Viva Flamenco

Viva Flamenco

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While the innovators of nouveau flamenco civilized their fiery guitar stylings to reach a broader audience, the traditional form has continued to spark new spirit along the gypsy path. The 14 guitarists featured on Viva Flamenco may not all have flamenco in their bloodlines, but the music is gripped by the rawer elements of the traditional style: raw

Overview

While the innovators of nouveau flamenco civilized their fiery guitar stylings to reach a broader audience, the traditional form has continued to spark new spirit along the gypsy path. The 14 guitarists featured on Viva Flamenco may not all have flamenco in their bloodlines, but the music is gripped by the rawer elements of the traditional style: raw vocals (José Mercé on "Primavera") and the ferocious energy of stamping heels and rapid palmas (the dual guitars of De Madera's "La Enredadera"). The scuffing and stomping not only charges the pieces with an organic rhythm, but also adds the element of witness, of participation, as if the whole village were learning the shocking story for the first time. A palmas-spurred "Olé!" is the perfect accent for the virtuoso guitar work of Pepe Habichuela. Diego Carrasco begins his "Nana de Colores" with a swaying, sultry cadence, carrying on a two-soloist conversation with choral comments. The solos are unusually soulful too: Tomalito's "Montoya" showcases delicate ornamentation, lyrical melody lines, harshly picked accents, and fistfuls of chords. When fusions do occur, they take the form of authentic alliances. Gino D'Auri's "Barrio Santiago" parries at blistering speed with a tabla, perhaps recalling the gypsies' roots in India; the percussion duet of Geraldo Núñez's "Sevilla" also hearkens back to India. Rafael Riqueni creates an undercurrent of gypsy drama with a string section. The humble flute gives guitarist Migues de la Bastide a run for his money on the rapid-fire "El Cambio." Pacio de Lucio, Guadiana, El Viejin, and Chuscales round out this extraordinary compilation with dramatic flair, allowing the listener not only to experience the flamenco community but also to enter the seductive inner spaces of the guitar. The only thing lacking on this album are liner notes about each composition and the contributing musicians. Otherwise, Viva Flamenco fires on all pistons.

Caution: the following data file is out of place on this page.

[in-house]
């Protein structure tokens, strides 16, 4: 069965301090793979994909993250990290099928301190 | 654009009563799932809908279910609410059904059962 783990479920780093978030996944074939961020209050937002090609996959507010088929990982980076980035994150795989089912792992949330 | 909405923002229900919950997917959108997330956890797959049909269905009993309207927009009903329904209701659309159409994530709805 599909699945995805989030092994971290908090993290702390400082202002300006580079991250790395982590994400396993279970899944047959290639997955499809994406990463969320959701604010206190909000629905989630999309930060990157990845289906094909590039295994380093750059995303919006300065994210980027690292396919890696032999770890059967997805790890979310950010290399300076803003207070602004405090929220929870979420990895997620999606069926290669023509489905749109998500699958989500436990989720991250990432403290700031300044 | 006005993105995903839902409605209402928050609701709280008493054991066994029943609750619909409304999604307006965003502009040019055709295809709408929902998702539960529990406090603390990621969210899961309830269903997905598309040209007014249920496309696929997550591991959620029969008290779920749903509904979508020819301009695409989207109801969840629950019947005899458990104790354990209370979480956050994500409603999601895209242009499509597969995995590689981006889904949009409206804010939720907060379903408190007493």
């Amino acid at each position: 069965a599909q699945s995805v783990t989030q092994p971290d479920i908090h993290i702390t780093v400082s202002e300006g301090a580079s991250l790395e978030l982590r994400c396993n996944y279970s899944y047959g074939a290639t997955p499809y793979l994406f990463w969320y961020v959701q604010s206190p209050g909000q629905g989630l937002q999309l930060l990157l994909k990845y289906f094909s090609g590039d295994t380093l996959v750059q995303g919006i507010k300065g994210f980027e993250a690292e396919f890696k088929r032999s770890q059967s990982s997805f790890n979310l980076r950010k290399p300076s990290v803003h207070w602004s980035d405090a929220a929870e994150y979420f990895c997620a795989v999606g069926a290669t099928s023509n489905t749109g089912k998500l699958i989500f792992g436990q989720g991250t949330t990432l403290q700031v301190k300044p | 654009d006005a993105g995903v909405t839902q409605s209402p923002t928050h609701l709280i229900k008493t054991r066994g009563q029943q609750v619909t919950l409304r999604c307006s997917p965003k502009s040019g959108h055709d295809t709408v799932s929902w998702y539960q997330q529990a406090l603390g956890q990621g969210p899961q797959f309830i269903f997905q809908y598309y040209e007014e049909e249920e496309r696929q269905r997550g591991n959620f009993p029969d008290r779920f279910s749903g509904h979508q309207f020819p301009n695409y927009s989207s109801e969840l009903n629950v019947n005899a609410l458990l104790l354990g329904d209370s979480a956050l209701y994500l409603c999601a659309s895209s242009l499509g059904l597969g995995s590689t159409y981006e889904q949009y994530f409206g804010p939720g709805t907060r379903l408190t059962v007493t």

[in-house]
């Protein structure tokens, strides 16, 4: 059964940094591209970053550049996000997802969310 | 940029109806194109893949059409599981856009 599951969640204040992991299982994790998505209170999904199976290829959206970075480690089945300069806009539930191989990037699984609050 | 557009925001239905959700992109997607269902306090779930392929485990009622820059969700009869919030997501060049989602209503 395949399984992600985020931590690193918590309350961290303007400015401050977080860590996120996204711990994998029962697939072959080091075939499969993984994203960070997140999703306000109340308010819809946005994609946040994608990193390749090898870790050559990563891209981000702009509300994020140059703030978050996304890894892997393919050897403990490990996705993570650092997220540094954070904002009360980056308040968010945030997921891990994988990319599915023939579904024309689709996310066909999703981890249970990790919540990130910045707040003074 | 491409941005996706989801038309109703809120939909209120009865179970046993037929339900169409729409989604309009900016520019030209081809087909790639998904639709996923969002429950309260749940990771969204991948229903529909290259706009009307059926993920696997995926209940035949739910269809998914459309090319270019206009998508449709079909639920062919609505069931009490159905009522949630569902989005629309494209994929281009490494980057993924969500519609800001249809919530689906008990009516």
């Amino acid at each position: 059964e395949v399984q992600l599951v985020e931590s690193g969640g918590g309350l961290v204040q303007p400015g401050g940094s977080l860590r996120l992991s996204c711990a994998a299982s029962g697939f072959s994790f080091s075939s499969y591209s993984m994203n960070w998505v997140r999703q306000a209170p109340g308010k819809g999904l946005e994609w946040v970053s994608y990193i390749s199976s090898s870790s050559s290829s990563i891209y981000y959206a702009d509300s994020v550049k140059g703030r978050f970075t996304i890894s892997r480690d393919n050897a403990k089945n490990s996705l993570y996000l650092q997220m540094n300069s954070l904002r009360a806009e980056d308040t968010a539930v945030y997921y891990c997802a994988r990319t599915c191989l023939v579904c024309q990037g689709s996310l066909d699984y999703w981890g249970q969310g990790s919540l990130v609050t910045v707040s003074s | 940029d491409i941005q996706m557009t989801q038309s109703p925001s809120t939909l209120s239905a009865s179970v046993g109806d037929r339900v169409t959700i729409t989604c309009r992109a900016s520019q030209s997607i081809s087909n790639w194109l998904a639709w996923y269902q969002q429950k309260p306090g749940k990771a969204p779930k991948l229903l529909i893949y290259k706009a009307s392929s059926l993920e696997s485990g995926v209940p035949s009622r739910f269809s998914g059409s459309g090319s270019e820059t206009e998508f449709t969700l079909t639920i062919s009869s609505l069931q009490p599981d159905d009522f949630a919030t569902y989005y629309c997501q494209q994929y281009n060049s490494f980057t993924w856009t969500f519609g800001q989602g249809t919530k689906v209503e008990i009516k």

Editorial Reviews

All Music Guide - Zac Johnson
A collection of tracks by contemporary flamenco artists, some instrumental and a few with vocals, demonstrating the fiery sensual power of the acoustic guitar and hand percussion that is flamenco.

Product Details

Release Date:
08/15/2000
Label:
Narada
UPC:
0724384961329
catalogNumber:
49613

Related Subjects

Tracks

Album Credits

Performance Credits

Paco de Lucía   Track Performer
Pepe Habichuela   Track Performer
Gino d'Auri   Track Performer
Gerardo Nuñez   Track Performer
Tomatito   Track Performer
Diego Carrasco   Track Performer
Guadiana   Track Performer
Rafael Riqueni   Track Performer
Jose Manuel Canizares   Track Performer
José Mercé   Track Performer
Viejin   Track Performer
Miguel de la Bastide   Track Performer
Chuscales   Track Performer
Madera   Track Performer

Technical Credits

Gino d'Auri   Composer
Traditional   Composer

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